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It kept Moving Around

El Dorado. Mapmaker Unknown

The place where El Dorado was “supposed” to be kept changing, as one expedition after another failed to find it. At first, it was supposed to be in the north, somewhere in the Andean highlands. Then, once that area had been explored, it was believed to be in the foothills of the Andes to the east. Several expeditions failed to find it there. When searches of the Orinoco basin and Venezuelan plains failed to turn it up, the explorers thought it had to be in the mountains of Guyana. It even appeared in Guyana on maps printed in Europe.

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Lope de Aguirre. Public Domain Image

Lope de Aguirre was unstable: everyone agreed on that. The man had once tracked down a judge that had ordered him whipped for abusing native workers: it took Aguirre three years to find him and kill him. Inexplicably, Pedro de Ursua selected Aguirre to accompany his 1559 expedition to find El Dorado. Once they were deep in the jungle, Aguirre took over the expedition, ordered the murder of dozens of his companions (including Pedro de Ursúa), declared himself and his men independent from Spain and began attacking Spanish settlements. "The Madman of El Dorado" was eventually killed by the Spanish.

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The conquest of America, as painted by Diego Rivera in the Cortes Palace in Cuernavaca. Diego Rivera

Not much good came of the El Dorado myth. The expeditions were full of desperate, ruthless men who only wanted gold: they often attacked native populations, stealing their food, using the men as porters and torturing elders to get them to reveal where their gold was (whether they had any or not). The natives soon learned that the best way to get rid of these monsters was to tell them what they wanted to hear: El Dorado, they said, was just a little bit further away, just keep going that way and you’re sure to find it. The natives in the interior of South America soon hated the Spanish with a passion, enough so that when Sir Walter Raleigh explored the region, all he had to do was announce that he was an enemy of the Spanish and he quickly found the natives willing to help him however they could.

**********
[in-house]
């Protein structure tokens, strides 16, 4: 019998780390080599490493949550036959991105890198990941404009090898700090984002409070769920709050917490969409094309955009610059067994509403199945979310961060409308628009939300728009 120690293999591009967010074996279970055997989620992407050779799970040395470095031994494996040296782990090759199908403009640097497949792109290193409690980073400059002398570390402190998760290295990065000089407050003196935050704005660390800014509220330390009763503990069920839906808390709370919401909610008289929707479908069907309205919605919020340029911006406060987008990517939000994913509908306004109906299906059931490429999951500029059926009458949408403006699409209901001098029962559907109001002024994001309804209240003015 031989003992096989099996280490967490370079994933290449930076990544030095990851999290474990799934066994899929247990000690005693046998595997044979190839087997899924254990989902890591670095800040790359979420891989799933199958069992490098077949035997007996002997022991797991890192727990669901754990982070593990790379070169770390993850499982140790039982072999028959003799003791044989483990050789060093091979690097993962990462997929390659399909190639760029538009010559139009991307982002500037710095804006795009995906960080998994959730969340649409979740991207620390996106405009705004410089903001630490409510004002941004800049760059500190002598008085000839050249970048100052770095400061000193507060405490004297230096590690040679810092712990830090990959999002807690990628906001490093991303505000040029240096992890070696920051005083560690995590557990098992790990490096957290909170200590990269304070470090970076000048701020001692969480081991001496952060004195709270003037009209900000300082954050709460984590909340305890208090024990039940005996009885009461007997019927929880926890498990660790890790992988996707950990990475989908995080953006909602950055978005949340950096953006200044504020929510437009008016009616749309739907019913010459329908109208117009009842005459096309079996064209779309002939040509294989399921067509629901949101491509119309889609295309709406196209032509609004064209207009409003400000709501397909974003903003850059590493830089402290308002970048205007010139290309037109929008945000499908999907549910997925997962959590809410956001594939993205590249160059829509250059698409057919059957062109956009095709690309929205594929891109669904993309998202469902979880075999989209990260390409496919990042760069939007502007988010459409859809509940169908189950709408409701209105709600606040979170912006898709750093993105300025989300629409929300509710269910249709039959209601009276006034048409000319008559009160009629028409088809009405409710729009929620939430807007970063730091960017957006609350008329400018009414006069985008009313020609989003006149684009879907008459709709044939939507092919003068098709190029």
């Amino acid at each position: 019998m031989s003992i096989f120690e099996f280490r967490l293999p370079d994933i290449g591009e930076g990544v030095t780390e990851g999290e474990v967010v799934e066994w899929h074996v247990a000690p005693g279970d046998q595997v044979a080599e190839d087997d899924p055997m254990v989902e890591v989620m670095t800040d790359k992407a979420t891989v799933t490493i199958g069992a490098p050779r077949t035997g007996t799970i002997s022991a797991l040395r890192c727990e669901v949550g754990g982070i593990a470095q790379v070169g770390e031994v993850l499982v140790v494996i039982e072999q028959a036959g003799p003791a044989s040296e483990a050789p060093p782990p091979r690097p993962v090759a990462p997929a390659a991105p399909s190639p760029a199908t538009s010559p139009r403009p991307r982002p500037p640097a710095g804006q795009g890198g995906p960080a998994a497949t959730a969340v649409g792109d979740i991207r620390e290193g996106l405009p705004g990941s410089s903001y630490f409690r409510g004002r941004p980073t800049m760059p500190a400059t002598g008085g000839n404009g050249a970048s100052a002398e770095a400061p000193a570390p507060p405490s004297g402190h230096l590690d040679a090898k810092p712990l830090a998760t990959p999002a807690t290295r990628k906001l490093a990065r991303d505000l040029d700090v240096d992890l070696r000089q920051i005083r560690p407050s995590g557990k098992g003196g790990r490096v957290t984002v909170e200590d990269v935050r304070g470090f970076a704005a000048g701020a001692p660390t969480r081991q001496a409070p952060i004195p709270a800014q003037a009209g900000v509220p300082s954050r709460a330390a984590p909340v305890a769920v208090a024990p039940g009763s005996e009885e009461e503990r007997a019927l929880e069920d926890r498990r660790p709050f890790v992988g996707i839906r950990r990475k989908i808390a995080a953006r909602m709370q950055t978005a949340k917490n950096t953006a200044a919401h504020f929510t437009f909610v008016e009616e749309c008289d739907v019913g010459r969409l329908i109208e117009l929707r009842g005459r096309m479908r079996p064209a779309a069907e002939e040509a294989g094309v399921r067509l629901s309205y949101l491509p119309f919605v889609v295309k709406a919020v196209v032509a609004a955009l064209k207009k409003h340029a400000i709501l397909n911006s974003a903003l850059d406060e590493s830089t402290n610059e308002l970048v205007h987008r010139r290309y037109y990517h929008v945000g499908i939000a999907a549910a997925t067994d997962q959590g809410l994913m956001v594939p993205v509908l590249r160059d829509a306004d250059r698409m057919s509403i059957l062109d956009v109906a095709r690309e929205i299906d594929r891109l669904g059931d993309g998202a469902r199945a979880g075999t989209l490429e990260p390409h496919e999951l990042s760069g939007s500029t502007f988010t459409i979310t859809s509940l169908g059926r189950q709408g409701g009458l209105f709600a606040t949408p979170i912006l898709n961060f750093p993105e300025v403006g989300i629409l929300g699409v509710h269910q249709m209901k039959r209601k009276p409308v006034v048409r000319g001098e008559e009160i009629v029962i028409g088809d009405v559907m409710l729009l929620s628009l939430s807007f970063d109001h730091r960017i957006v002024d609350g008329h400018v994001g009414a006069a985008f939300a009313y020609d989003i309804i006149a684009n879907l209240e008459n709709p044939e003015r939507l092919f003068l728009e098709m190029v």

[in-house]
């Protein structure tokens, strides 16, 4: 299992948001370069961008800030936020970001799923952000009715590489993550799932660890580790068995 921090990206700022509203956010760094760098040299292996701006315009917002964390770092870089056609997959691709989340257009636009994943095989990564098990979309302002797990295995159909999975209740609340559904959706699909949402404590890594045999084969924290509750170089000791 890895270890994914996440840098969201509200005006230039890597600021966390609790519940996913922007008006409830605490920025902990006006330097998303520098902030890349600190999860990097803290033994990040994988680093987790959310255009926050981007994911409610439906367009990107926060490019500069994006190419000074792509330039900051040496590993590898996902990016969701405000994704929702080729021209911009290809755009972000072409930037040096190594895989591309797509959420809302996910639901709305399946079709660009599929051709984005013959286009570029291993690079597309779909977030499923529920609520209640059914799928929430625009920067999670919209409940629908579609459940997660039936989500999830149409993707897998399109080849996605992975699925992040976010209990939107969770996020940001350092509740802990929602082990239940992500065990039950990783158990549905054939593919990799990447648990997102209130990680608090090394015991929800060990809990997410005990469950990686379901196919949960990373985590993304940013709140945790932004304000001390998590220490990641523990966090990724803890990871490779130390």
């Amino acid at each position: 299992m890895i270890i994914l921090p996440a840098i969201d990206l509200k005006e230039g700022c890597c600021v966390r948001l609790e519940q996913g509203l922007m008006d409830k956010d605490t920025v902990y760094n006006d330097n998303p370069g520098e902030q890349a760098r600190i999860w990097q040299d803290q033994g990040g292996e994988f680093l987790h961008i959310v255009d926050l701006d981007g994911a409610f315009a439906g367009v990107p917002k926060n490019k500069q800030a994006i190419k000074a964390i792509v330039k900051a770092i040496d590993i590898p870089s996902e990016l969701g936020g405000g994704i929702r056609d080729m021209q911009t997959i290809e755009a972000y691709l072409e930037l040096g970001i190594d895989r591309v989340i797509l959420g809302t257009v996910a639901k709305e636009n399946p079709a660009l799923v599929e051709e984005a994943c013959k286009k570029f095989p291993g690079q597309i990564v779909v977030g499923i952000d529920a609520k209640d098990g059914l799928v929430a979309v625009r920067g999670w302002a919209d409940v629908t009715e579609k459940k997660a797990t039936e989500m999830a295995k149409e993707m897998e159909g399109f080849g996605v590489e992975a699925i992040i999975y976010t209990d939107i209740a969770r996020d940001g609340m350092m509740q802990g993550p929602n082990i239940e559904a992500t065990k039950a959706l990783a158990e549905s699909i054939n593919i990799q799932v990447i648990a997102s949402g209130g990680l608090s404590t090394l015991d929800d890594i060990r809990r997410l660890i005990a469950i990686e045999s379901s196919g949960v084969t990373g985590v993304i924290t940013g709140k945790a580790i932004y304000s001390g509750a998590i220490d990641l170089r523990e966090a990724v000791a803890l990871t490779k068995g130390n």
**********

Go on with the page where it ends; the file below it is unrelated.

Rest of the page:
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The Conquest. Artist Unknown

If good can be said to have come of the El Dorado myth, it is that it caused the interior of South America to be explored and mapped. The German explorers scoured the area of present-day Venezuela and even the psychotic Aguirre blazed a trail across the continent. The best example is Francisco de Orellana, who was part of a 1542 expedition led by Gonzalo Pizarro. The expedition became divided, and while Pizarro went back to Quito, Orellana eventually discovered the Amazon River and followed it to the Atlantic Ocean.

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It Lives On

El Dorado. Mapmaker Unknown

Although no one is still looking for the fabled lost city, El Dorado has left its mark on popular culture. Many songs, books, movies and poems (including one by Edgar Allen Poe) have been produced about the lost city, and someone said to be "looking for El Dorado" is on a hopeless quest. The Cadillac Eldorado was a popular car, sold for nearly 50 years. Any number of resorts and hotels are named after it. The myth itself persists: in a high-budget movie from 2010, "El Dorado: Temple of the Sun," an adventurer finds a map that will lead him to the legendary lost city: shootouts, car chases, and Indiana Jones-style adventures ensue.